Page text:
When American adults get old, where do they go? The common belief is they stay in assisted-living facilities, retirement communities, or nursing homes.
Some do, but many don’t. Instead, they prefer to live in their property or their community, a phenomenon called “aging in place.” According to a 2018 survey by AARP, 75% of men and women 50 years old and above didn’t want to go anywhere else. Of these, 46% would stay in their current home.
Why would they move anyway? These individuals might have already built a strong relationship with their neighbors. They are more familiar with their environment, and their home might already be mortgage-free. They’d rather spend their money on travel or business than on other services or facilities.
However, aging in place isn’t all happy days for everyone. For many, it comes with many challenges, which also increases the need for a more specialized healthcare service, like a home healthcare franchise.
What Are the Problems of Aging in Place?
Here are some of the common challenges people who age in place face:
1. Increased Risk of Depression
Many studies reveal an intimate association between aging and depression. In one of the surveys, over 60% of the baby boomers experienced or had been diagnosed with mental health problems.
Depression happens for many reasons. One is isolation. Many of these older adults might be living alone, having been widowed. Others might not have close family members nearby. Some struggle with mobility, which prevents them from participating in social activities.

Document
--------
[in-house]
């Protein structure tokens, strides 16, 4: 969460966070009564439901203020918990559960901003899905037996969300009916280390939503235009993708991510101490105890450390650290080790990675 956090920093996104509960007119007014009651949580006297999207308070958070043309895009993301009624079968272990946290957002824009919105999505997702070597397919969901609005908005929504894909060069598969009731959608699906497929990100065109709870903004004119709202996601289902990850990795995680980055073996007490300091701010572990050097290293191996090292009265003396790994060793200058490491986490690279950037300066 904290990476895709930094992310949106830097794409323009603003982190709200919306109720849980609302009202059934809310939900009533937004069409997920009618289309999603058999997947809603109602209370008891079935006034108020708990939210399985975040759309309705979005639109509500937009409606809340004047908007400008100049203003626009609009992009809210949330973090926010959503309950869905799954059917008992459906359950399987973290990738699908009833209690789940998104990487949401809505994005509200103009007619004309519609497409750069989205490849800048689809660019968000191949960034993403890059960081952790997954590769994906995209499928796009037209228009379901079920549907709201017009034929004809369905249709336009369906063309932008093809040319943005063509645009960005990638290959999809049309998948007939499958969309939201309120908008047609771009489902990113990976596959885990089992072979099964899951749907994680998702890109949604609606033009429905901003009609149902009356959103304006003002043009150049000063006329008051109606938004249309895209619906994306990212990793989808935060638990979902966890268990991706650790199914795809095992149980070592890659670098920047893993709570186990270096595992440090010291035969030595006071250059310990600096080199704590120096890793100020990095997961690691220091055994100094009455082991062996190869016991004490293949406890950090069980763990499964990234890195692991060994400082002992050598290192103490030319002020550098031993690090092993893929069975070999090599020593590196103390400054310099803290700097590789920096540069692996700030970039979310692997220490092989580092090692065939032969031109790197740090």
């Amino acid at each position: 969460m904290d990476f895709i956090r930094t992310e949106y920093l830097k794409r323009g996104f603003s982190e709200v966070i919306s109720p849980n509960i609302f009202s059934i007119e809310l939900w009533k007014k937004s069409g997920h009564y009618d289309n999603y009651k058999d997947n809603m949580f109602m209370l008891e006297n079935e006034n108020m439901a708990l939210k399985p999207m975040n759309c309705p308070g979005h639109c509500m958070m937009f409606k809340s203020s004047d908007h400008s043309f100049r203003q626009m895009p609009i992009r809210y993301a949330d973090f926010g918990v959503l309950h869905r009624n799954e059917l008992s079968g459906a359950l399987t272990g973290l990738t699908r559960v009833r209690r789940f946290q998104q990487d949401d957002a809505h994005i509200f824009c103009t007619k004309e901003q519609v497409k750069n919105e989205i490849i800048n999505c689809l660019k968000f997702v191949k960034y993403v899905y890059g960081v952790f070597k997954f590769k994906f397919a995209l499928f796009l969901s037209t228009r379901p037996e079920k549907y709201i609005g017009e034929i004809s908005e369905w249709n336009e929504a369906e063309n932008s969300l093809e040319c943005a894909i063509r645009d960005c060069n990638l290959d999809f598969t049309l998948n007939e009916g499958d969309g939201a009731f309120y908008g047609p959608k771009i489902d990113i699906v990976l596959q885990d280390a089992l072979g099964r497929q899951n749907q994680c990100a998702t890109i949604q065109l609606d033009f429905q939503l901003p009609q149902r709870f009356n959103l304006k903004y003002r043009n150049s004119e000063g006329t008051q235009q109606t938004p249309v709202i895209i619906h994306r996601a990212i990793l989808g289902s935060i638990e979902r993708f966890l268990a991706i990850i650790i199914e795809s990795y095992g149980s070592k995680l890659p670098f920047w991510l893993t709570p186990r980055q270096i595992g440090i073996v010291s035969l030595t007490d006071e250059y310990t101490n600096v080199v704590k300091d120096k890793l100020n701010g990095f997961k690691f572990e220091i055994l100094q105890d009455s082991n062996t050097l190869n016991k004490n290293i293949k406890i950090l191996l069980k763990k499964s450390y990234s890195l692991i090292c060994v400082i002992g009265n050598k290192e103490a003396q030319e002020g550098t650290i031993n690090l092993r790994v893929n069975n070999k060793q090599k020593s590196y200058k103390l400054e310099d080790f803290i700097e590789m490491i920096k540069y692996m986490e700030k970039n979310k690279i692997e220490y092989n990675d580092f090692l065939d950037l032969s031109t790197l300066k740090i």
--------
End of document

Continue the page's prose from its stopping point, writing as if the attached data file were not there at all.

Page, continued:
The National Institute of Mental Health, though, said that depression isn’t a normal part of aging. It also raises the odds of suicide or other mental health problems, such as generalized anxiety disorder.
The inability to move more efficiently or quickly remains one of the common disabilities among older Americans. One reason is aging.
As the body becomes older, it goes through many changes. It might lose both mass or muscle strength, which affects both gait and speed. Others begin to have blurry vision or poorer eyesight.
Aging also increases the risks of falls and fractures, which can be deadly. About 20% of seniors with hip fractures eventually die. Operational costs can also be expensive.
These health issues can also prevent otherwise-healthy individuals from going out or engaging in physical activity like exercise. Sadly, these will only worsen the risk of muscle wasting.
3. Multiple Medications
Aging is a risk factor for many chronic diseases, such as heart disorders, hypertension, and diabetes. Some of these are interrelated, which explains why many older adults consume two or more medications.
Unfortunately, 55% are noncompliant, according to the Department of Health and Human Services. Factors like isolation and memory loss can worsen non-compliance.
How Home Healthcare Helps
Regular prompt healthcare for a vulnerable population can reduce the incidence of hospital admission and even disease complications. This is where home healthcare can be helpful.
With one, a business or franchise owner can:
- Provide companionship to help reduce the feelings of isolation, anxiety, and depression
- Extend physical and occupational therapy support to improve mobility or retain as much functionality as possible
- Track health and wellness and offer reminders for medications to boost compliance
Running home healthcare doesn’t need to intervene in an older adult’s sense of independence. It rather gives extra support so they can continue to enjoy a quality of life.